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Polar Vortex' Extra-Cold Winter

Updated on November 2, 2015

Weather Compensates

What is the Polar Vortex?--A "polar vortex" consists of the circular currents of cold air that sweep down upon inhabited areas from the poles, usually the North Pole, since most people affected by the cold air live in the Northern Hemisphere.

Normally, these currents of air stay close to the poles, but when they sweep and extra distance into areas where people live in the winter, many wonder why the season is so cold.

During some winters, the northern vortex can cause a prolonged cold spell when the cold air travels away from the pole and toward cities and towns. At times, scientists can detect more than one area of swirling cold air. One may turn and travel toward the Eastern Hemisphere while the other may go in an opposite direction toward the Western Hemisphere.

For example, in the winter of 2013 there were two masses of cold air traveling southward from the North Pole. One came down over Siberia, while the other situated itself high up in the North Atlantic Ocean between England and northern Canada.

Places not directly touched by a swirling mass of air from the Polar Vortex still may experience prolonged, harsh winters although these places may be a thousand miles or more from the Vortex itself.

The Predictability of the Winds--The effect of the Polar Vortex is not unique to Earth. Astronomers have observed that other planets seem to have similar masses of air traveling away from their poles.

The strength of the winds inside a traveling Polar Vortex from the North or South Pole in winter time can be tremendous, reaching the same speed as a powerful tornado. The mass of swirling air itself is huge, often 600 miles in diameter.

Scientists feel that they have discovered what causes the Polar Vortex. In a year when the summer has been exceptionally hot, the Polar winds tend to be especially cold in the winter. It's almost as if the winter were trying to compensate for the summer heat by letting the chilly winds sweep farther to the south than usual.

Another factor that seems connected with the temperature of the atmosphere is that in years when there have been more than the usual number of volcanic eruptions in the vicinity of the Equator, making the atmosphere extremely hot, the Polar Vortex again seems to react to this by producing extremely cold winter winds that stretch away from the Pole and into inhabited regions.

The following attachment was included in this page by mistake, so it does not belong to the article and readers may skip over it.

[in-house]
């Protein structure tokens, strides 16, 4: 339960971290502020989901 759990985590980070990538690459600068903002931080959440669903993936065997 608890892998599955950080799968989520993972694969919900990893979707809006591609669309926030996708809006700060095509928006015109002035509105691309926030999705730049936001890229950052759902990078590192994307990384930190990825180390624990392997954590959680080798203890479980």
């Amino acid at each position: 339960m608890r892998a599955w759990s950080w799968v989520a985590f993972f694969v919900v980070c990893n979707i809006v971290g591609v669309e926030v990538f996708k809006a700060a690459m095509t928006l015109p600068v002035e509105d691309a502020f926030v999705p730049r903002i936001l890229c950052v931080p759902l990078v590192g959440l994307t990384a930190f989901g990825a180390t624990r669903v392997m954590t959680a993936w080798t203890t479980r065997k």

The Connection with Global Warming--Global warming has become common everywhere. Scientists aren't the only ones noticing it. Similarly, harsh winters have become more noticeable. The Polar Vortex effect appears to be keeping pace with the global warming. Scientists now are linking the two together.

Melting ice at the Poles appears to have an effect on the jet stream of air coming from arctic regions. Although high-altitude swirling air at the Poles always was common in the past, separate masses of cold, cyclone-like air have hovered over inhabited areas in the past few years.

Some scientists are claiming that the Polar Vortex has caused more than just the extra-cold winters. They feel the entire climate of Earth now is becoming unstable.

The key debate on both sides of the issue now is whether people can do anything about the severity of the climate in summer and winter. This is where politicians and national leaders debate over the role of fossil fuels (mainly oil) in global warming and corresponding Polar Vortex winters. But many countries now are convinced enough of the connection to start major efforts to substitute solar or wind power whenever possible.


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